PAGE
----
2. The second character is ($._$=$.$_[1]). $.$_ was previously assigned the value of "[object Object]", so the 2nd character (index 1) is "o". Note this also assigns "o" to $._$.

  3. Third, we have ($.$$=($.$+"")[1]) which assigns a value to $.$$. The value assigned is ($.$+"")[1]. $.$ has not been seen yet, so it is undefined, thus creating the string "undefined". The second letter is "n", so "n" is assigned to $.$$.

  4. Fourth is ((!$)+"")[3]. This obtains the 4th letter of the string created by ((!$)+""). Performing a boolean NOT (the '!' operator) on an object returns false, so the string "false" is created. The fourth letter is "s".

  5. ($.__=$.$_[6]) is the fifth operation, which assigns the 7th letter of $.$_ (the string "[object Object]") to $.__. The 7th letter is "t".

  6. Sixth, ($.$=(!""+"")[1]) assigns a value to $.$. The value assigned is the 2nd letter of !""+"". In JavaScript, an empty string is considered another representation of false, so a logical NOT of false is the value true. The operaton !""+"" creates the string "true", the 2nd letter of which is "r".

  7. The seventh operation, ($._=(!""+"")[2]), gets the 3rd character from the same string ("true"), "u", and assigns it to $._.

  8. Eigth, the 6th character of $.$_ ("[object Object]") is obtained, "c".

  9. The last three characters are composed of object properties that have already been assigned values: $.__, $._$, and $.$. These values are "t", "o", and "r", respectively.

In the end, this line of code creates the string "constructor" and assigns it to $.$_.

Line 4

Lines 4 and 5 construct two strings in a similar fashion.

Line 4's string is constructed through the code:


Most of the characters in the string use previously assigned values that we can substitute in, giving us:


The only letter not substitued is constructed through (!""+"")[3]. This is the operation that returns the string "true", the fourth character of which is "e". So, this line creates the string "return".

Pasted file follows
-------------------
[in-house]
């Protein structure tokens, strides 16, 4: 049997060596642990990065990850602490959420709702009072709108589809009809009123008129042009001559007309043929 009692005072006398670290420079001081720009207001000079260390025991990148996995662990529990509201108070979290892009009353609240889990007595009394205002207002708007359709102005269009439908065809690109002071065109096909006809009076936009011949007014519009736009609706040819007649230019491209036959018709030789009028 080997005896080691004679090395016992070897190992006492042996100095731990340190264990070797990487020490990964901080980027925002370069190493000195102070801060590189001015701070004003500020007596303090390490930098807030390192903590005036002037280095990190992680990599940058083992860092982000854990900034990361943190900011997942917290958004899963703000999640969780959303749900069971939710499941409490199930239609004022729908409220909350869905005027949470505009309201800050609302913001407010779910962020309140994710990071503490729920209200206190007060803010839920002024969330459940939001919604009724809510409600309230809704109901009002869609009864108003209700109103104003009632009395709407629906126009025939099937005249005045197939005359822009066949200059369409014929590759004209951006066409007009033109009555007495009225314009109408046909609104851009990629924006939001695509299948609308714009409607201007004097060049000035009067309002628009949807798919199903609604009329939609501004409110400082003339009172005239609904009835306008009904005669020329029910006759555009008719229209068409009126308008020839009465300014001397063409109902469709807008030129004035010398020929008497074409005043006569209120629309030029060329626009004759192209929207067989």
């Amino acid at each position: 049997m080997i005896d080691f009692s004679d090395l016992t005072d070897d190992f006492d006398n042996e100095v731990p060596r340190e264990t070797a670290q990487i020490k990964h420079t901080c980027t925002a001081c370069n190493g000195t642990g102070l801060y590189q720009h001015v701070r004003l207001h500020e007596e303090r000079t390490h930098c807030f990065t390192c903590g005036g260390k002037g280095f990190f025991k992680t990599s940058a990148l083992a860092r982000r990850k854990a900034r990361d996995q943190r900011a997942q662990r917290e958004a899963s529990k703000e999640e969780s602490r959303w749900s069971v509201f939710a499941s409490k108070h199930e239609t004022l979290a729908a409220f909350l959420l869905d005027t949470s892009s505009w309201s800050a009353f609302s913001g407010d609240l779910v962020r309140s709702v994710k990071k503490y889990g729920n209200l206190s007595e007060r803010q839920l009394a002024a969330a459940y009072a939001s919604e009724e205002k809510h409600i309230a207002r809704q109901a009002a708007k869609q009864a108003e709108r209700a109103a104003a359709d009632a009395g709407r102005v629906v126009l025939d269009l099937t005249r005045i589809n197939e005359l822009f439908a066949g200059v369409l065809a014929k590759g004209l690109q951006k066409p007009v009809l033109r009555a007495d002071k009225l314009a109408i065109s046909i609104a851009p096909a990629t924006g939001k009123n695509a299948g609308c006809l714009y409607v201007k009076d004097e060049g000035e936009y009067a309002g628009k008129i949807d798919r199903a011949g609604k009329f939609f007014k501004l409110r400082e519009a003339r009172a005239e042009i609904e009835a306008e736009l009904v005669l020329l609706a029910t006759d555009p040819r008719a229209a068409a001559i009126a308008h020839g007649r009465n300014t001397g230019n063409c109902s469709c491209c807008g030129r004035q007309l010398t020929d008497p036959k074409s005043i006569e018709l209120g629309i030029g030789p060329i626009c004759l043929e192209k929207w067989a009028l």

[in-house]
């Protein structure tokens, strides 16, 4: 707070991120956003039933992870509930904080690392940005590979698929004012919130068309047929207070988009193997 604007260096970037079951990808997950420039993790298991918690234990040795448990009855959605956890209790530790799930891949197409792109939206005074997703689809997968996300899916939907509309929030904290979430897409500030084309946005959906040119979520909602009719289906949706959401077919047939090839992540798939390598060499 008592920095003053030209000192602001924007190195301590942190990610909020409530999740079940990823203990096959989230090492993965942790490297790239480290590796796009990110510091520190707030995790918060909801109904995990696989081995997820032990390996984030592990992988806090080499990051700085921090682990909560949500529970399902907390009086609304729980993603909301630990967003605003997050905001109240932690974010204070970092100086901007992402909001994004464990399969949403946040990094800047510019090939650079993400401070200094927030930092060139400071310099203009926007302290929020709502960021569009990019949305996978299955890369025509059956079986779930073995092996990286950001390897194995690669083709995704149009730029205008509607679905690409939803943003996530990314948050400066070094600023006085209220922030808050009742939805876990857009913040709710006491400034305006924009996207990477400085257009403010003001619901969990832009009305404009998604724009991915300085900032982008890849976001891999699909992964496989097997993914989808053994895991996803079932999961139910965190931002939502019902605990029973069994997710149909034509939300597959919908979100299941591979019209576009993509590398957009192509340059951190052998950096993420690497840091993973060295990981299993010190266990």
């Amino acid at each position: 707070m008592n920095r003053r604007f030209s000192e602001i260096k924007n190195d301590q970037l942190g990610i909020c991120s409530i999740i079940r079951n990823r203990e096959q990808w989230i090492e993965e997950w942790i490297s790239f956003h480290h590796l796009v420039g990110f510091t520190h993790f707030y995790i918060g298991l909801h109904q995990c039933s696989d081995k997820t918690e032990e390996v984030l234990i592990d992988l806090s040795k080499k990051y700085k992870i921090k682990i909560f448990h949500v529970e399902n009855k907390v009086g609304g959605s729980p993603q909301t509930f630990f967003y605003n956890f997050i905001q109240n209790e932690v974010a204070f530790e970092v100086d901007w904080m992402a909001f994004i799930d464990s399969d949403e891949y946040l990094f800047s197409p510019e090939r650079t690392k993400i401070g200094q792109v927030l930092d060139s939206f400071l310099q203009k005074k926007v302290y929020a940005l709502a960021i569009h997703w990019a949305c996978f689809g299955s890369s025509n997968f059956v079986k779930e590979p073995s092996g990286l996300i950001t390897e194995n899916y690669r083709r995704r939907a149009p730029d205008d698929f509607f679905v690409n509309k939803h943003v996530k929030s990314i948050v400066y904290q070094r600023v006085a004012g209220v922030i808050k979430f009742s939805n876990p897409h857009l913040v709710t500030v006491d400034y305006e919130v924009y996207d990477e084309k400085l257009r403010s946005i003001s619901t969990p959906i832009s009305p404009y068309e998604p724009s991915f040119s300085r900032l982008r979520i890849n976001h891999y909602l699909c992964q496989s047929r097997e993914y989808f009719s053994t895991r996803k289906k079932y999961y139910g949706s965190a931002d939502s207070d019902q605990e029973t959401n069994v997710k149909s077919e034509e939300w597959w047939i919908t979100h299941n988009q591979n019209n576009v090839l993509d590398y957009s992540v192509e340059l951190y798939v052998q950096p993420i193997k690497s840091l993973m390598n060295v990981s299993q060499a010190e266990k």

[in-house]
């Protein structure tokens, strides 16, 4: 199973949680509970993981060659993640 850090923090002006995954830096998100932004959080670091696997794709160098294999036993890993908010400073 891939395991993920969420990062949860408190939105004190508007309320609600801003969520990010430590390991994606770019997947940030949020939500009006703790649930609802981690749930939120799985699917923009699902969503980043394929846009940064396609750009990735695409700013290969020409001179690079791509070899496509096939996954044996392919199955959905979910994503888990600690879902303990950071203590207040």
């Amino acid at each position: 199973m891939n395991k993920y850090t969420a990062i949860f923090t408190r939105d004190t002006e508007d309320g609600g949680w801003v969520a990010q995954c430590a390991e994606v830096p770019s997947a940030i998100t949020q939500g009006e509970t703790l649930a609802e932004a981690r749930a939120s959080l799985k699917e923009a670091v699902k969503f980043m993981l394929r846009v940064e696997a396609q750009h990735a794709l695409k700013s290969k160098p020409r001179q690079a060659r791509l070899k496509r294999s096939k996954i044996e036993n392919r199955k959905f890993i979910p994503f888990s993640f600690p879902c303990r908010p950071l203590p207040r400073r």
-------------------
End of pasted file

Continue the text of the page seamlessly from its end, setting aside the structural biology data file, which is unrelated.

Line 5

The last string constructed is on line 5:


$.$_ is equal to the word "constructor", so we have the operation (0)[constructor][constructor]. Typing that into a JavaScript interpreter returns the following function:

function Function() { [native code] }

This is creating a JavaScript function definition. Since this was not passed any data, the function itself is empty. However, if we were to pass a string of JavaScript code into it, as shown in the example below, we would create an anonymous JavaScript function:

js> (0)["constructor"]["constructor"]("alert ('hi!');")
function anonymous() {

For the purposes of our decoding, this statement is creating a function and we can substitute the function keyword when we see $.$ later in the obfuscated JavaScript.

For those keeping track, our $ object now has the following values:

$ {
  ___  : 0,
  $$$$ : "f",
  __$  : 1,
  $_$_ : "a",
  _$_  : 2,
  $_$$ : "b",
  $$_$ : "d",
  _$$  : 3,
  $$$_ : "e",
  $__  : 4,
  $_$  : 5,
  $$__ : "c",
  $$_  : 6,
  $$$  : 7,
  $___ : 8,
  $__$ : 9,
  $_   : "constructor",
  _$   : "o",
  $$   : "n",
  __   : "t",
  _    : "u",
  $$   : "return",
   $  : function

Line 6